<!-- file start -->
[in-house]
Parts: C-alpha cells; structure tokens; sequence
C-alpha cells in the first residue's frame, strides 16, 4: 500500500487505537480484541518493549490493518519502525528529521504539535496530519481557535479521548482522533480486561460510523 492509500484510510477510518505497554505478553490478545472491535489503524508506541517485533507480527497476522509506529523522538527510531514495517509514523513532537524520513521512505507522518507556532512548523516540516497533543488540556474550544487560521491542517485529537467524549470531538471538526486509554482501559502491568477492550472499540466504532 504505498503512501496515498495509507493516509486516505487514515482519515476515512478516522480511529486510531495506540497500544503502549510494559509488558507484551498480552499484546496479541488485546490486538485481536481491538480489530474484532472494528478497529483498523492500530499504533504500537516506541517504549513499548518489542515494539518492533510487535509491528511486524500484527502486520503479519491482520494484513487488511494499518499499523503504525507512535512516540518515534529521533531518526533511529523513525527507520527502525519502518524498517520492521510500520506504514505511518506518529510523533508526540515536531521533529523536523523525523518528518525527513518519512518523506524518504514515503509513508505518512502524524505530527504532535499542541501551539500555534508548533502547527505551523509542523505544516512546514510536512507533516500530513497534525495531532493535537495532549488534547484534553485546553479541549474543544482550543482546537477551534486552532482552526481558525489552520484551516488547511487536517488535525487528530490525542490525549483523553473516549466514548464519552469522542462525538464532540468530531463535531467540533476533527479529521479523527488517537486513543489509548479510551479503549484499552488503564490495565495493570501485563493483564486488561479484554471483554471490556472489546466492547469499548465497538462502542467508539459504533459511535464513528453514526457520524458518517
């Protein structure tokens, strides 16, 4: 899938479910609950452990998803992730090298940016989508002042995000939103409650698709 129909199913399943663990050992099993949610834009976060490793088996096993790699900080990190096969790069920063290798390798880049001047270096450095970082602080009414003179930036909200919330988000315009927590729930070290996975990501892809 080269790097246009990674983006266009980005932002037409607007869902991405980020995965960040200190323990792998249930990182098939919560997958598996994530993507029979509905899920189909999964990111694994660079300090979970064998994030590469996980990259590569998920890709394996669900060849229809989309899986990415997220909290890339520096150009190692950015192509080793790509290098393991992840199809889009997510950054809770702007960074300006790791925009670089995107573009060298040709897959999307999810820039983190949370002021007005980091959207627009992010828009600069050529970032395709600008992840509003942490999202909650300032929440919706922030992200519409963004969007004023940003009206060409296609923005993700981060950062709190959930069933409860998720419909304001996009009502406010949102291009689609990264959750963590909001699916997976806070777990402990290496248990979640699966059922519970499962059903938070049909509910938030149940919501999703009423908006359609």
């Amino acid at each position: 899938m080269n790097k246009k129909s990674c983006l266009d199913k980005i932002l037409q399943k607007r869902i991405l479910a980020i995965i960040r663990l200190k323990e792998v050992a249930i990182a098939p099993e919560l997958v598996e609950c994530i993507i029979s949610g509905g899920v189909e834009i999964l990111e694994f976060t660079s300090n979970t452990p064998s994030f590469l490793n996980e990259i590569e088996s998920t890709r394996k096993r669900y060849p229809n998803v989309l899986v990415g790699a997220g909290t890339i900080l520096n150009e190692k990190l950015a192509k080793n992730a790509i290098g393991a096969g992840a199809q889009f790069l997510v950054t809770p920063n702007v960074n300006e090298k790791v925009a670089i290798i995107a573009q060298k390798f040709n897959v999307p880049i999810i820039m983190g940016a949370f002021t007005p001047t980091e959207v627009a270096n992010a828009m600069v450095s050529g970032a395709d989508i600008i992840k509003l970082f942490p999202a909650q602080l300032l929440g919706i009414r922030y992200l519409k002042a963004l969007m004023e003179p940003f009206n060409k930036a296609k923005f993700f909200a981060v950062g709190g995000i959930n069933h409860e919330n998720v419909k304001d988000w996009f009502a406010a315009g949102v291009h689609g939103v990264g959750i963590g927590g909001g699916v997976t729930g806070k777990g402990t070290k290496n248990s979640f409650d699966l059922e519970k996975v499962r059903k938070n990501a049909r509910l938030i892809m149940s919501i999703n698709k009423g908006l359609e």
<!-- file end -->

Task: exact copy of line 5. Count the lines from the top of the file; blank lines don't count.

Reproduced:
């Amino acid at each position: 899938m080269n790097k246009k129909s990674c983006l266009d199913k980005i932002l037409q399943k607007r869902i991405l479910a980020i995965i960040r663990l200190k323990e792998v050992a249930i990182a098939p099993e919560l997958v598996e609950c994530i993507i029979s949610g509905g899920v189909e834009i999964l990111e694994f976060t660079s300090n979970t452990p064998s994030f590469l490793n996980e990259i590569e088996s998920t890709r394996k096993r669900y060849p229809n998803v989309l899986v990415g790699a997220g909290t890339i900080l520096n150009e190692k990190l950015a192509k080793n992730a790509i290098g393991a096969g992840a199809q889009f790069l997510v950054t809770p920063n702007v960074n300006e090298k790791v925009a670089i290798i995107a573009q060298k390798f040709n897959v999307p880049i999810i820039m983190g940016a949370f002021t007005p001047t980091e959207v627009a270096n992010a828009m600069v450095s050529g970032a395709d989508i600008i992840k509003l970082f942490p999202a909650q602080l300032l929440g919706i009414r922030y992200l519409k002042a963004l969007m004023e003179p940003f009206n060409k930036a296609k923005f993700f909200a981060v950062g709190g995000i959930n069933h409860e919330n998720v419909k304001d988000w996009f009502a406010a315009g949102v291009h689609g939103v990264g959750i963590g927590g909001g699916v997976t729930g806070k777990g402990t070290k290496n248990s979640f409650d699966l059922e519970k996975v499962r059903k938070n990501a049909r509910l938030i892809m149940s919501i999703n698709k009423g908006l359609e």